Radiometric dating of rocks

These were once molten lavas that were successively erupted onto the earth’s surface through volcanic vents and fissures and flowed over already deposited layers of siltstones.They quickly hardened into the dense, black rock called basalt .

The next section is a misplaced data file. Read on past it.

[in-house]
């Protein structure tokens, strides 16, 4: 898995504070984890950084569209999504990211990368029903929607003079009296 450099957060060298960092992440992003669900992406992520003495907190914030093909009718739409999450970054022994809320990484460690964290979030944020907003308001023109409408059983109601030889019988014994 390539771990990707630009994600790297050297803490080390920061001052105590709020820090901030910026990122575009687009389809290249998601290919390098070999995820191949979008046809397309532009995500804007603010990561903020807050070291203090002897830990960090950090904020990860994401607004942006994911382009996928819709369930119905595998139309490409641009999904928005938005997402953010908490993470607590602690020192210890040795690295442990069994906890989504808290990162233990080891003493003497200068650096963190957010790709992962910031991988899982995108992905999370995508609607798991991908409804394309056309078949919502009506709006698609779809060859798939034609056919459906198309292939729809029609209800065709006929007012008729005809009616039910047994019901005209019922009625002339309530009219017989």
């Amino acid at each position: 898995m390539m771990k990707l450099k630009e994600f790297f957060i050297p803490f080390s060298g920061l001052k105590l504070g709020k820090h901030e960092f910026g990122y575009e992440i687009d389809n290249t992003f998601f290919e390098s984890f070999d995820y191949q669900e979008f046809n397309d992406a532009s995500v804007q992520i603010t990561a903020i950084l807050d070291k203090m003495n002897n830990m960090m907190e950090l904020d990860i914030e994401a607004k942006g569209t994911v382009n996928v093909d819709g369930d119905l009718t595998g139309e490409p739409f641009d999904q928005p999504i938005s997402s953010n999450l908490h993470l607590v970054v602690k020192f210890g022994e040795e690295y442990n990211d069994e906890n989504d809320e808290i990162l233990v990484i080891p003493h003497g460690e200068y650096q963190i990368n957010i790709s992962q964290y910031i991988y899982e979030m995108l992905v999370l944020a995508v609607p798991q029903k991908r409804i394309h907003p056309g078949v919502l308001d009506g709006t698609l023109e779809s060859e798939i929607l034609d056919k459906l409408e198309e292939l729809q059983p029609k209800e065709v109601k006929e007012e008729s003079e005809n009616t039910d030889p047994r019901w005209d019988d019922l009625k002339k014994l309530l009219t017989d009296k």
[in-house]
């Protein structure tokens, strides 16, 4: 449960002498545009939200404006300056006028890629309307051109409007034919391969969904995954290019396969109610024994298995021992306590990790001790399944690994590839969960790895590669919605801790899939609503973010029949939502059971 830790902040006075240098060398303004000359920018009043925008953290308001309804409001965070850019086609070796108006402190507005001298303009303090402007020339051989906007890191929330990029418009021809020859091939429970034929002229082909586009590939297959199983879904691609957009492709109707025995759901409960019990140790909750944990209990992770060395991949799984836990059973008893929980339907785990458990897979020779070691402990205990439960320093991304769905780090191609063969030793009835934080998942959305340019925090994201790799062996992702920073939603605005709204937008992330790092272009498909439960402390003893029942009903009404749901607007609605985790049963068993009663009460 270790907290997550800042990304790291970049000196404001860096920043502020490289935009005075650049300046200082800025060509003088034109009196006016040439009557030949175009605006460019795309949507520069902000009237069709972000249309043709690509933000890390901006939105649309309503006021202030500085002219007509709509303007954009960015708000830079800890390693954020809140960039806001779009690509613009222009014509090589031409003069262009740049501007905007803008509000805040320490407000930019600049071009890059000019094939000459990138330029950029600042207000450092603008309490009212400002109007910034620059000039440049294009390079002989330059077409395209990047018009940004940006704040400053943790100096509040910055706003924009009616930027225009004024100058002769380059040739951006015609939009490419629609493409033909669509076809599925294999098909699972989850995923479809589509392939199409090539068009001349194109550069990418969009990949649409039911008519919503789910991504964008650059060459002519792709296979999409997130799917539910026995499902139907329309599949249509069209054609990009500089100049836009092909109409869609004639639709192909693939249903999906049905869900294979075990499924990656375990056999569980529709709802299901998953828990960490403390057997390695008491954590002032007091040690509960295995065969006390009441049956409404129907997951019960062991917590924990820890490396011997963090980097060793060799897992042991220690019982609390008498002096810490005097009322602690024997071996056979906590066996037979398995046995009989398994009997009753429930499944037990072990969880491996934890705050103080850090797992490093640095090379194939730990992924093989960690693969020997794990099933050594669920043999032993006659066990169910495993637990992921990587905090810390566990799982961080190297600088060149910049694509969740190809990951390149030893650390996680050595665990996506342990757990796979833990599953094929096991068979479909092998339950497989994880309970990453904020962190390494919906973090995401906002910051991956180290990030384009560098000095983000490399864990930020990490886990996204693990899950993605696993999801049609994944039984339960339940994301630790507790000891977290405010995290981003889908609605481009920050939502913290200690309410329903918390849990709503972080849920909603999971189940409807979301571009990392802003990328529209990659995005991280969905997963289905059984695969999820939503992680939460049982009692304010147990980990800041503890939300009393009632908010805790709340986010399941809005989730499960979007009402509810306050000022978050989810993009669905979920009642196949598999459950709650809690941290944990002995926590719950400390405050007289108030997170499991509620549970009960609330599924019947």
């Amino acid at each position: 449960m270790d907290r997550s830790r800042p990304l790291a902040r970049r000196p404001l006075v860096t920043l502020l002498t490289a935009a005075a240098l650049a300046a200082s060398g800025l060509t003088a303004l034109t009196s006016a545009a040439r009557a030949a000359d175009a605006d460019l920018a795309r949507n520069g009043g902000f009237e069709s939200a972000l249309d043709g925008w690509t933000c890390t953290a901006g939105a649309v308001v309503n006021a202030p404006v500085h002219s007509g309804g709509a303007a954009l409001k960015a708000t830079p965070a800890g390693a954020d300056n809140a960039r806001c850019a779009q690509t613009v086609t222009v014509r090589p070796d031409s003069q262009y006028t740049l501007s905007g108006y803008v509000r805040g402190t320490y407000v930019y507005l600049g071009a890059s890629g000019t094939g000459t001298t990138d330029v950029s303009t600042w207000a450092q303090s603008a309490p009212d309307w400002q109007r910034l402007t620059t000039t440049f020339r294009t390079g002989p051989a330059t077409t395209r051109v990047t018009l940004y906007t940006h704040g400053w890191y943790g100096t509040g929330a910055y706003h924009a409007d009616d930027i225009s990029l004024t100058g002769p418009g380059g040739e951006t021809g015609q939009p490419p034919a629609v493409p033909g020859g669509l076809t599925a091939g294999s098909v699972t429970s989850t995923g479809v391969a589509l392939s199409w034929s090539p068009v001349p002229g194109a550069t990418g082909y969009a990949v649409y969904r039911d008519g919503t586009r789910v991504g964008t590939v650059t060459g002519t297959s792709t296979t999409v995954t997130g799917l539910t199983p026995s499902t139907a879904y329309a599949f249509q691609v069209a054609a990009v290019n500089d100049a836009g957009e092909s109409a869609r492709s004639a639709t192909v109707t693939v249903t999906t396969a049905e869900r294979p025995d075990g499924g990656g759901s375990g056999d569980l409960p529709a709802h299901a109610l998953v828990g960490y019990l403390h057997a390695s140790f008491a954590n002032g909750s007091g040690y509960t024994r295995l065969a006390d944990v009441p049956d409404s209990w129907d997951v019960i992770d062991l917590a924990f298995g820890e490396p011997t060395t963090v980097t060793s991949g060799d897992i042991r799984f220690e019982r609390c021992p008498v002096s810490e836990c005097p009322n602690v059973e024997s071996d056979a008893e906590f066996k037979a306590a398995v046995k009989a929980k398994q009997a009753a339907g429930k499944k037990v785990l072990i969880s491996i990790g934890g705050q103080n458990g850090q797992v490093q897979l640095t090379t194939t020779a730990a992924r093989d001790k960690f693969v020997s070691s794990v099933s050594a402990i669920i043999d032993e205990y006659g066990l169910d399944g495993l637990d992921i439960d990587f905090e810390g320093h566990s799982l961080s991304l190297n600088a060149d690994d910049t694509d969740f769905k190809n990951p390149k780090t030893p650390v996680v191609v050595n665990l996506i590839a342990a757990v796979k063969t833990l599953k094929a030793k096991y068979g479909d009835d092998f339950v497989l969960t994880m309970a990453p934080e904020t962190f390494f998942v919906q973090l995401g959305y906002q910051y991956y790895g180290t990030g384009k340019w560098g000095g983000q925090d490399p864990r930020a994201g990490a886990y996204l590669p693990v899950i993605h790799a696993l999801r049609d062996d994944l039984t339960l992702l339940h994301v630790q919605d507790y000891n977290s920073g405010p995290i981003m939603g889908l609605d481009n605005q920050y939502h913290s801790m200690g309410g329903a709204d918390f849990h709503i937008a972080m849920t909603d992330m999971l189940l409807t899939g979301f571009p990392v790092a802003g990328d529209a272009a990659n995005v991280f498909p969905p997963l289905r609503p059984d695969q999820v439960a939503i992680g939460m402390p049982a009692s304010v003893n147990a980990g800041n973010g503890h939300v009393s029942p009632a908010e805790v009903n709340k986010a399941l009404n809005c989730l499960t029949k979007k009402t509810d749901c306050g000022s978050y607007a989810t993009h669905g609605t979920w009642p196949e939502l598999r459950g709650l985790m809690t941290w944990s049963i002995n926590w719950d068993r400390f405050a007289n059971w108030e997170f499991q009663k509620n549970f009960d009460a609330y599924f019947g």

They quickly hardened to the dense, black rock called basalt Certain “parent” elements such as potassium, rubidium, uranium and samarium are radioactive and change by decay over time (very slowly according to today’s laboratory measurements) into “daughter” elements argon, strontium, lead and neodymium, respectively.Over time, radioactive isotopes change into stable isotopes by a process known as radioactive decay.Some radioactive parent isotopes decay almost instantaneously into their stable daughter isotopes; others take billions of years. Wiens has a Ph D in Physics, with a minor in Geology.His Ph D thesis was on isotope ratios in meteorites, including surface exposure dating.The rates of decay of various radioactive isotopes have been accurately measured in the laboratory and have been shown to be constant, even in extreme temperatures and pressures.

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